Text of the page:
EPA fines City of Lynnwood $550,259 for wastewater treatment plant violations

The Lynnwood City Council on Monday authorized Mayor Christine Frizzell to enter into a settlement agreement with the U.S. Environmental Protection Agency (EPA) that requires the city to shut down its sewage sludge incinerator by the end of May 2024 and imposes a penalty of $550,259. The EPA issued a notice to the city alleging multiple instances of noncompliance with emissions limits, operating limits and stack testing requirements.

Lynnwood uses an incinerator installed in 1993 to eliminate waste from its sewage. When wastewater is sent to the treatment plant, the waste that is removed becomes sludge, which is incinerated after a long drying process. Lynnwood’s incinerator is taking in less sludge than it needs to for the system to work effectively, and the sludge that it does take in is wetter. When the system is unable to incinerate waste at the correct pace, the sludge builds up and compounds the problem.

Lynnwood’s wastewater treatment plant

During a February council meeting, public works department staff provided details regarding the issues facing the treatment plant. At the time, staff recommended that the city replace the sludge incinerator to meet new Puget Sound wastewater discharge standards and prepare for anticipated growth, and to replace worn-out equipment. 

The Clean Air Act authorizes the EPA to impose and enforce emissions limits on sewage sludge incinerators. One test used to evaluate compliance is a stack test, which measures gasses and solids that come out of the smoke stack after the incineration process. While Lynnwood met EPA standards for several of the regulated emissions, it was not able to demonstrate compliance with the emissions limits for particulate matter, hydrogen chloride and carbon monoxide. Age and overall condition of the sludge incinerator made it unable to perform a fully compliant stack test. According to city staff, none of the violations were due to operator error but instead the failure of the sewage sludge incinerator and scrubber equipment to perform as expected.

The incinerator complied with air quality standards when it was installed in 1993 but more stringent air quality standards were adopted by the EPA in 2016. To comply with those stricter regulations, the city installed a new scrubber in October 2016. It complied with initial stack emissions requirements in January 2017. The city reports that it retained an engineering and operations firm, an environmental consultant and coordinated with the scrubber manufacturer in repeated efforts to achieve compliance. After several recommended modifications and numerous emissions tests to evaluate their effectiveness, Lynnwood still has not been able to demonstrate compliance.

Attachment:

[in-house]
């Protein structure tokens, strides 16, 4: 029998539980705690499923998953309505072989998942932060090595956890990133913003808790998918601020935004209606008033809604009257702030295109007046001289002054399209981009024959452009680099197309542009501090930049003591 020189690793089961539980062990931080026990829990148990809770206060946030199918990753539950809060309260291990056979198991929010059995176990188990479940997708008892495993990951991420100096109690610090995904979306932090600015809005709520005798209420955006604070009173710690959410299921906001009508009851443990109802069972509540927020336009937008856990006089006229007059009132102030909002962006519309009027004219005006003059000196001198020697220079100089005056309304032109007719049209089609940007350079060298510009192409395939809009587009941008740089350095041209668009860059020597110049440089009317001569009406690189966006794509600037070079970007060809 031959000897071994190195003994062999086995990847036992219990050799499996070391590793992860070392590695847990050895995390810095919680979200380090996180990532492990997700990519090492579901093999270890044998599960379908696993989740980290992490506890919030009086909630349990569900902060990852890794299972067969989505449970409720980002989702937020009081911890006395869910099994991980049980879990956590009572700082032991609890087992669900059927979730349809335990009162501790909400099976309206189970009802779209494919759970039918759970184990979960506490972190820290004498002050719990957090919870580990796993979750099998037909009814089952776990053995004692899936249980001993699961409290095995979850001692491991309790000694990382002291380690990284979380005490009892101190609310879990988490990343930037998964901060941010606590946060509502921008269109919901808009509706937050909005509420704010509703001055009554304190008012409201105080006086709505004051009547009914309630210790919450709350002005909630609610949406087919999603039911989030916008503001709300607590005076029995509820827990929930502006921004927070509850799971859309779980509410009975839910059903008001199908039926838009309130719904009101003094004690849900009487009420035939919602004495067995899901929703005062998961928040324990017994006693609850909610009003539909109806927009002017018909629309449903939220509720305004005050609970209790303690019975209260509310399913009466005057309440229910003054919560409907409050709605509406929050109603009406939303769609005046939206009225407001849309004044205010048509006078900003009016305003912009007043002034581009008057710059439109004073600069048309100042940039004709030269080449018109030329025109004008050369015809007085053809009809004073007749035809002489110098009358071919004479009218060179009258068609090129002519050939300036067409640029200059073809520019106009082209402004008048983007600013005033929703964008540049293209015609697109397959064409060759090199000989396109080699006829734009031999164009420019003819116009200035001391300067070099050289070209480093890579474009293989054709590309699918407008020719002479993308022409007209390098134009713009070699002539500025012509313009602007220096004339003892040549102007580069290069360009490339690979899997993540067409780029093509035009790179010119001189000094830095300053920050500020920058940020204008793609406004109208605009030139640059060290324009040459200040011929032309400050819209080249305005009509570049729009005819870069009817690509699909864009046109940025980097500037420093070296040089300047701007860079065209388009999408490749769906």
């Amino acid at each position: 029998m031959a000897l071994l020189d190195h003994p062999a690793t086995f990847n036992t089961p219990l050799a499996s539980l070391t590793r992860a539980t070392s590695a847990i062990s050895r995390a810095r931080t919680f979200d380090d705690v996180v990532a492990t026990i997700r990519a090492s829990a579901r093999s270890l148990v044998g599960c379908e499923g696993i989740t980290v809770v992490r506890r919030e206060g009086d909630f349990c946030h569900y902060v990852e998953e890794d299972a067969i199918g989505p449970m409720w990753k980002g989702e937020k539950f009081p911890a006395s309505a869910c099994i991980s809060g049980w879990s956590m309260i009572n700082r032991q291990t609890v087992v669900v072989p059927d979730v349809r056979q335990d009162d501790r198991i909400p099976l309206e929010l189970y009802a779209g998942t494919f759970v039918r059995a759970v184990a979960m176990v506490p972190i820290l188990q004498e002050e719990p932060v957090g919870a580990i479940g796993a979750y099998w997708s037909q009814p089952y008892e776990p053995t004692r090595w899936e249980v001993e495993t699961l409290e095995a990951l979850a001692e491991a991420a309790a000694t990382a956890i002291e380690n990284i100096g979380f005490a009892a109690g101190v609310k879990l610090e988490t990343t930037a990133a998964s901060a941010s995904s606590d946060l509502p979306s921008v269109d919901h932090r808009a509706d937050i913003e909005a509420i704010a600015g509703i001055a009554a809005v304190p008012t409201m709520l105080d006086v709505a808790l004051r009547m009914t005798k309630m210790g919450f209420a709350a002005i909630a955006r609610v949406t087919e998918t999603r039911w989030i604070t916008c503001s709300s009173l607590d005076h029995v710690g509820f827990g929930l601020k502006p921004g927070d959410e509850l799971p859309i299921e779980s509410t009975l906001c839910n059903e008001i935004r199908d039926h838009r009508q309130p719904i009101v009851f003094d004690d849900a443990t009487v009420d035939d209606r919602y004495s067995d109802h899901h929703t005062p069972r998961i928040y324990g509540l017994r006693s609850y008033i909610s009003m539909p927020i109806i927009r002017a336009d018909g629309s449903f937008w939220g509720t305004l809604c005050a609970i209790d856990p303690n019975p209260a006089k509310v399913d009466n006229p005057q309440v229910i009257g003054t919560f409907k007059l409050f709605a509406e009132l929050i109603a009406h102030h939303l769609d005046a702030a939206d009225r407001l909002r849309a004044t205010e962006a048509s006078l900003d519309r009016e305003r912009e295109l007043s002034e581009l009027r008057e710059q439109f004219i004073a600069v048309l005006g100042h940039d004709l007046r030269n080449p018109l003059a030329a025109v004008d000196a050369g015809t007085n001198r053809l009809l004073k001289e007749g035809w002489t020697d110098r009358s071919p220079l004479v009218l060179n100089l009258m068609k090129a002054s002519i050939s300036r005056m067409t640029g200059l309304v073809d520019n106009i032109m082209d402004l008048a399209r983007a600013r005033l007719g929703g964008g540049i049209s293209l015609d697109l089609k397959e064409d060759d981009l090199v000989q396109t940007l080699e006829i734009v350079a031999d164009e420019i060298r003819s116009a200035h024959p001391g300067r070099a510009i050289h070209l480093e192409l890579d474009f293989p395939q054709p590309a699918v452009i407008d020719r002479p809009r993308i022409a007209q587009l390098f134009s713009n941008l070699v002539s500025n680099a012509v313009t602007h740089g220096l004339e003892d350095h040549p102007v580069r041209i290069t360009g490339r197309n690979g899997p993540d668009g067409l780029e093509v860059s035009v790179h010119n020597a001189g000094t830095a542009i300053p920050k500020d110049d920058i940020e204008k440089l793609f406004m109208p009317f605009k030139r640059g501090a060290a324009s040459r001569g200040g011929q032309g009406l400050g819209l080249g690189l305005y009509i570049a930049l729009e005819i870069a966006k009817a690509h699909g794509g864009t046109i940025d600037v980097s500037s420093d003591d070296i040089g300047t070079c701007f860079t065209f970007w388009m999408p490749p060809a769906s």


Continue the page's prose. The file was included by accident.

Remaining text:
Director Bill Franz and Deputy Director Jared Bond spoke about the wastewater treatment plant in February.

“Lynnwood’s wastewater treatment plant has a long history of complying with environmental regulations the vast majority of the time and has even been given excellence awards for years when there were no noncompliance issues,” Public Works Director Bill Franz said. “This has been a frustrating experience for our dedicated staff, who pride themselves on assuring compliance with the many standards that apply to the treatment plant and that we know our community expects.” 

The city will decommission the sludge incinerator by the end of May 2024 and will begin a multi-year process of replacing it with a system that does not incinerate sludge, eliminating any future potential for exceeding air quality standards. The EPA acknowledged the attempts made by Lynnwood to improve sludge handling. 

Mayor Christine Frizzell

“The City of Lynnwood takes its environmental compliance responsibilities very seriously and has a longstanding commitment to the health and safety of our community,” Frizzell said. “Our employees have fully cooperated with the EPA throughout this process and have exhibited their commitment to meeting these responsibilities time and time again. Wastewater treatment plants are complex and expensive facilities, and we rely on our customers’ funding to support these vital systems. While we respect the EPA’s obligations to enforce the standards, we are disappointed that the law requires such a substantial penalty with ratepayer funds going to the US Treasury instead of being invested back into our community.” 

To learn more about the wastewater treatment plant and to sign up for updates, visit lynnwoodwa.gov/WWTP.  

  1. This sounds like another money grabbing venture by the feds. If they really cared about the environment, they would let that half million dollars penalty be invested back into the sewer plant instead of putting it in the general fund. Looking back it is unfortunate that the system wasn’t, pardon the pun, scrubbed back in 2016.. Hopefully we kept the receipts and can return it. LOL!

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